February 13th, 1976—The cottage on the third floor of [the department store] in Oxford Street is very dangerous at the moment. Staff or plain clothes police watching everyone and looking under cubicle doors.

These are some of the most upsetting stories from the U.K.’s recent queer history. Police forces across the country organized to pursue men for having sex with men, often entrapping them in well-known cottages with handsome officers in shorts. It happened well into the ’90s. “It was all rather scary,” recalls one contributor to the podcast, about how men were arrested in parks. “You were told, ‘I’ve got a big torch in my pocket and if you make the slightest move to get away, you’ll get it across the neck.’ ”

Defendants often found lawyers by calling Switchboard. “People were very anxious about their careers, their reputation, often about their family circumstances and what the consequences of a conviction for gross indecency would be,” says David Offenbach, one lawyer who frequently defended men under such charges. “Often some of these conveniences [toilets] had been set up in a way, or adapted, where it was easier for the police to convict. So if there were holes in the wall, [or] places where a police officer would be concealed, there would tend to be more cases from those conveniences than from others.”

Convictions stick. Thirty-eight years after he was arrested in a public toilet, even though he was alone, Terry is still branded a criminal. “If I go for a job or to join an organization that wants to know if I have a criminal record, I won’t get past the front door,” he says. Turing famously received a pardon for similar offenses, in 2014—but only under the queen’s royal prerogative of mercy. It neither expunges his record nor declares that the law that condemned him was unjust in the first place. The government later created a system for other people, like Terry, to have their convictions disregarded. But the law is so narrow that only 189 convictions have been disregarded, out of a possible 50,000. Terry is one man who remains convicted of this historic offence.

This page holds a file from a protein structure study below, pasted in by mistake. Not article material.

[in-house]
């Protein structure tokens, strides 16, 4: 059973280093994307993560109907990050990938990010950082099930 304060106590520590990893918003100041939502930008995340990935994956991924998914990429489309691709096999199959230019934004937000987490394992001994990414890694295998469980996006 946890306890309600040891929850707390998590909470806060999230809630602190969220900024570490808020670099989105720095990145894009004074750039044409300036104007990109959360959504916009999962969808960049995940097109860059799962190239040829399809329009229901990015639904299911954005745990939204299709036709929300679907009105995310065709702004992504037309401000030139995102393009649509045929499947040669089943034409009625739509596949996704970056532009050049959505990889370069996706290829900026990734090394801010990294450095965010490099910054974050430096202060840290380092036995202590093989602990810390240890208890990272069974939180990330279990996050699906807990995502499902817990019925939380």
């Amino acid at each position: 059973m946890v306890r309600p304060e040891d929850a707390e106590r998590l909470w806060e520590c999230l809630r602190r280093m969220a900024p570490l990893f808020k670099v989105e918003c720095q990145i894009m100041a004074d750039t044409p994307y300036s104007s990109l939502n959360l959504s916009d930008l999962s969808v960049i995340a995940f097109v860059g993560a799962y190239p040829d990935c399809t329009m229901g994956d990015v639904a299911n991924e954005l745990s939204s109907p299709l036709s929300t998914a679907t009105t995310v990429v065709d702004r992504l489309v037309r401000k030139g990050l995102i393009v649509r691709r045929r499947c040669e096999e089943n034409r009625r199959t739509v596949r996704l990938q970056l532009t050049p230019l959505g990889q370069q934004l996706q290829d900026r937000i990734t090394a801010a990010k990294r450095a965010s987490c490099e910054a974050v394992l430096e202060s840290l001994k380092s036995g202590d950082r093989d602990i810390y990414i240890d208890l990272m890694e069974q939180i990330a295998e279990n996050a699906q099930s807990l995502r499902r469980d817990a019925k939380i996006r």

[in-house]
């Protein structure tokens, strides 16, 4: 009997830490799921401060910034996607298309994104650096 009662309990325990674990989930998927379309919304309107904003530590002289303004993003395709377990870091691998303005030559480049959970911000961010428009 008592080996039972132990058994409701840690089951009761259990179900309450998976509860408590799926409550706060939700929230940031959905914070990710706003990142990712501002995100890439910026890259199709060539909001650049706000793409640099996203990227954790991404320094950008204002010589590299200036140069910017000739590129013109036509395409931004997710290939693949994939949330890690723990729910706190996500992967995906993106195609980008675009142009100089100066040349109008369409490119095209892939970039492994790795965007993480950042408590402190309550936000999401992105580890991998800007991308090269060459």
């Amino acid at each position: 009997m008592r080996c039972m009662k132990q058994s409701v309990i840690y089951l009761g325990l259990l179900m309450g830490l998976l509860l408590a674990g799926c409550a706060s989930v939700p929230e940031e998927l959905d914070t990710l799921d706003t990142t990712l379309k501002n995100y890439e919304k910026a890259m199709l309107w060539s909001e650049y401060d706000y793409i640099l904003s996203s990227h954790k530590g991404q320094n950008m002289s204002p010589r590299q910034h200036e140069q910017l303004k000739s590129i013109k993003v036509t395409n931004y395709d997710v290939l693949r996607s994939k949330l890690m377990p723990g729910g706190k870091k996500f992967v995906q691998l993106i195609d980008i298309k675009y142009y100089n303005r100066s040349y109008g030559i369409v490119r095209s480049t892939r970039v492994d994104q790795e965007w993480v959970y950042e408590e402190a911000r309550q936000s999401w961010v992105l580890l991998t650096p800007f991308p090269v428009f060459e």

Terry’s story shows how history lives with us. Stories abound in the bureaucracies of the justice system and the archives of organizations like Switchboard. But more importantly, they exist in the memories of our queer elders—people like Terry, Julian, Sali and Femi. You might walk past any one of these in the street and never hear the stories they have to tell.

Our history is a mess of stories, and queer life today is often just as perilous as it was in the past. One of the startling things about the stories in Switchboard’s archive is how similar some of them sound to tales from today. That’s why it’s crucial to listen to our elders, and and it’s my motivation for working on the podcast The Log Books. History is not just a series of events, or breakthroughs like Stonewall. It is still surrounding us, as a soundscape of shouting, laughter, crying, and singing.

For more info about the podcast The Log Books, including where to listen and subscribe, visit